AnalogX AnonyMac 1.00



AnalogX AnonyMAC enables you to change the MAC address for any selected network adapter. You can choose to type your own MAC address or use a randomly generated one from a list of manufacturers that is supplied via an IEEE OUI database which can be updated over the Internet. The new MAC address is applied after you reboot your system. AnonyMac keeps track of your original MAC address and allows you to restore it at any time. To change your MAC, simply enter in the new one you'd like to use in the MAC address edit control, and press apply.


The AnalogX AnonyMac application will allow you to change the MAC address of your network card. What is your MAC address?

The easiest way to think about it is that it is your networking hardware's serial number - now these really should be unique, but thanks to global markets and manufacturers that don't really follow the rules too closely, they aren't (but it's pretty unlikely that you're going to just happen to have two devices that do collide).

To change your MAC, simply enter in the new one you'd like to use in the MAC address edit control, and press apply - it will then be set to whichever network connection you currently have selected.

The change does NOT take effect immediately, it requires you to either restart the network connection (open up the Network Connections, select the connection, choose 'disable', let it disable, then once that's done select it again and choose 'enable').

This should work in most cases, but if it doesn't then rebooting will pretty much always work - unless for some reason your network card doesn't support changing the NIC, but this is not very common.

If you would like to remove the modified MAC address, simply erase the MAC address from the edit box, and then press 'Apply' - you will be notified that the software MAC address was removed and the connection will return to its default once it has restarted.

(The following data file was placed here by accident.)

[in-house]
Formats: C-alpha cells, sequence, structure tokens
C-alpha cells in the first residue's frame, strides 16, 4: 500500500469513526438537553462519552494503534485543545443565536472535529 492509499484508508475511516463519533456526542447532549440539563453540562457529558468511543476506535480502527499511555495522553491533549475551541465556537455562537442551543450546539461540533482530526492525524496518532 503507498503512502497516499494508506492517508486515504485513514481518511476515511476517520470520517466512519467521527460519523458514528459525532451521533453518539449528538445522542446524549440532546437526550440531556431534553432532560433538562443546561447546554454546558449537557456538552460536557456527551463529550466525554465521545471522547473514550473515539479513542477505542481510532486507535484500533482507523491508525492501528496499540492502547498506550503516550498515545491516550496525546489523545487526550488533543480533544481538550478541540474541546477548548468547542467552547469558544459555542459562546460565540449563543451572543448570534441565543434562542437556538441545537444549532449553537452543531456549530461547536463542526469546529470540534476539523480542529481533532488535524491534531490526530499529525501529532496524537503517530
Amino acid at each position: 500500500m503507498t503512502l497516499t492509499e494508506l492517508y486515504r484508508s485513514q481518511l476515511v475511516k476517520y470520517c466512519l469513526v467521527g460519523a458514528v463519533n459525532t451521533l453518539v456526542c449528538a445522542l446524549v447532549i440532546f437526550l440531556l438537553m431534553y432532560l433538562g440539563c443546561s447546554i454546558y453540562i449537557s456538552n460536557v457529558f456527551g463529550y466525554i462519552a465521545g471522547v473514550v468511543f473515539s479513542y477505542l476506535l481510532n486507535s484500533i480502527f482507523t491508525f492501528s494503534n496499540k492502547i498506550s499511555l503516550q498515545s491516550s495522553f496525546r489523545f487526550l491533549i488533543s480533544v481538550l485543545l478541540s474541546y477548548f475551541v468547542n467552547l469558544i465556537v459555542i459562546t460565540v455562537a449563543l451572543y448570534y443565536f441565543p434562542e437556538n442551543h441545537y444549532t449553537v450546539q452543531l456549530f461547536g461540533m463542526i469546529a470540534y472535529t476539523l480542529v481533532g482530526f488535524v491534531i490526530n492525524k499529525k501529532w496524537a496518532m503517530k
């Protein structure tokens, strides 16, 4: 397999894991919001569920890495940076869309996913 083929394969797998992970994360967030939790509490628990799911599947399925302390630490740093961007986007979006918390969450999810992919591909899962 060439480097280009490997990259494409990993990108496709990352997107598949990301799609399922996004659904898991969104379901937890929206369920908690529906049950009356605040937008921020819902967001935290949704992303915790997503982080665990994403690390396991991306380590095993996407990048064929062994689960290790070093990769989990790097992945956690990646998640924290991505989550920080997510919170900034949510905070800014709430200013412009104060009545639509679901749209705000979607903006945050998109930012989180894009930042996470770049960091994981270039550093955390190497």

Alternatively you can just hit the big 'Restore original MAC' button, whichever way you prefer.
The ARP viewer gives you the ability to view the Windows ARP table, where it stores information about other computers it has connected to.

In general this is only every going to have computers on your local network, although is some rare instances others might appear.  You can right-click on a MAC and copy it to the clipboard for easy reference later on as well.

The manufacturer list is actually provided by the IEEE, and is stored in a file (in the same directory as the executable) call 'oui.txt'.  The one that is provided in the installer has all the manufacturers, but I've stripped out much of the unused information.




Platform: Windows XP/Vista/7/8/8.1/10
License: Freeware
Author: Website
Size: 445KB


SHA256: 62eaac6d75fc620732df29b728686e90ad5252f960bd9f9f44e3dd92b1d8f167

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